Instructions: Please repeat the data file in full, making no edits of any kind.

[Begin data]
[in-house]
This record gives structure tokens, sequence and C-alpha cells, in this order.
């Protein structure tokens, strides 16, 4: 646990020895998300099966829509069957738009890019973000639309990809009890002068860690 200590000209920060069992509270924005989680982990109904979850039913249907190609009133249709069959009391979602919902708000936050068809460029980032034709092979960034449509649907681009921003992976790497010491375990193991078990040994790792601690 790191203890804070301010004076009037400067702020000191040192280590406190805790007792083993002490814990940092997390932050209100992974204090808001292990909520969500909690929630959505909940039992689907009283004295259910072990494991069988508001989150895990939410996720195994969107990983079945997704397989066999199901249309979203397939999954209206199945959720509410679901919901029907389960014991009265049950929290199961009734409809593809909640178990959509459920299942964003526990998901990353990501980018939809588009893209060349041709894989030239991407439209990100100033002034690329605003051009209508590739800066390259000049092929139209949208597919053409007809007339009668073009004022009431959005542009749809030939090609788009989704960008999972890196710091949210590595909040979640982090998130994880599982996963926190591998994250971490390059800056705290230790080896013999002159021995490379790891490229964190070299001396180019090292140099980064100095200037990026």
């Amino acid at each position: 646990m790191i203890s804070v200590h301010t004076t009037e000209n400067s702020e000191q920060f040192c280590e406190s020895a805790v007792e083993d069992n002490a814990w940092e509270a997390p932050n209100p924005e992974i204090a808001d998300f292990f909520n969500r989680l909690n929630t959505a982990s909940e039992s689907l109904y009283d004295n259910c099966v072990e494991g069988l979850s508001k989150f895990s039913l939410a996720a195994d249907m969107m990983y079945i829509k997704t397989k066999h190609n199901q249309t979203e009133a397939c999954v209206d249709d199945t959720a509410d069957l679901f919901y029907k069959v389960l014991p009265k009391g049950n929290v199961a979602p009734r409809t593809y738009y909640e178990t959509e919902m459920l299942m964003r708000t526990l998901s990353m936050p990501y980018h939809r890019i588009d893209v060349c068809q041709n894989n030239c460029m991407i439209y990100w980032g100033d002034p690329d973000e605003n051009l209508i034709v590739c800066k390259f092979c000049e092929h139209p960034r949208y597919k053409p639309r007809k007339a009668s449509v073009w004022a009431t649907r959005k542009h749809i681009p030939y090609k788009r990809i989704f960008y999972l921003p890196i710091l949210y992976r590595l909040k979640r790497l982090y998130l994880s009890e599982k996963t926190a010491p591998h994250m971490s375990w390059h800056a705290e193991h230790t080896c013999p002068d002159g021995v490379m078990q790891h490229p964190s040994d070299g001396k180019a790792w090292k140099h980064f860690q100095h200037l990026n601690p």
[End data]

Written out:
[in-house]
This record gives structure tokens, sequence and C-alpha cells, in this order.
């Protein structure tokens, strides 16, 4: 646990020895998300099966829509069957738009890019973000639309990809009890002068860690 200590000209920060069992509270924005989680982990109904979850039913249907190609009133249709069959009391979602919902708000936050068809460029980032034709092979960034449509649907681009921003992976790497010491375990193991078990040994790792601690 790191203890804070301010004076009037400067702020000191040192280590406190805790007792083993002490814990940092997390932050209100992974204090808001292990909520969500909690929630959505909940039992689907009283004295259910072990494991069988508001989150895990939410996720195994969107990983079945997704397989066999199901249309979203397939999954209206199945959720509410679901919901029907389960014991009265049950929290199961009734409809593809909640178990959509459920299942964003526990998901990353990501980018939809588009893209060349041709894989030239991407439209990100100033002034690329605003051009209508590739800066390259000049092929139209949208597919053409007809007339009668073009004022009431959005542009749809030939090609788009989704960008999972890196710091949210590595909040979640982090998130994880599982996963926190591998994250971490390059800056705290230790080896013999002159021995490379790891490229964190070299001396180019090292140099980064100095200037990026």
């Amino acid at each position: 646990m790191i203890s804070v200590h301010t004076t009037e000209n400067s702020e000191q920060f040192c280590e406190s020895a805790v007792e083993d069992n002490a814990w940092e509270a997390p932050n209100p924005e992974i204090a808001d998300f292990f909520n969500r989680l909690n929630t959505a982990s909940e039992s689907l109904y009283d004295n259910c099966v072990e494991g069988l979850s508001k989150f895990s039913l939410a996720a195994d249907m969107m990983y079945i829509k997704t397989k066999h190609n199901q249309t979203e009133a397939c999954v209206d249709d199945t959720a509410d069957l679901f919901y029907k069959v389960l014991p009265k009391g049950n929290v199961a979602p009734r409809t593809y738009y909640e178990t959509e919902m459920l299942m964003r708000t526990l998901s990353m936050p990501y980018h939809r890019i588009d893209v060349c068809q041709n894989n030239c460029m991407i439209y990100w980032g100033d002034p690329d973000e605003n051009l209508i034709v590739c800066k390259f092979c000049e092929h139209p960034r949208y597919k053409p639309r007809k007339a009668s449509v073009w004022a009431t649907r959005k542009h749809i681009p030939y090609k788009r990809i989704f960008y999972l921003p890196i710091l949210y992976r590595l909040k979640r790497l982090y998130l994880s009890e599982k996963t926190a010491p591998h994250m971490s375990w390059h800056a705290e193991h230790t080896c013999p002068d002159g021995v490379m078990q790891h490229p964190s040994d070299g001396k180019a790792w090292k140099h980064f860690q100095h200037l990026n601690p």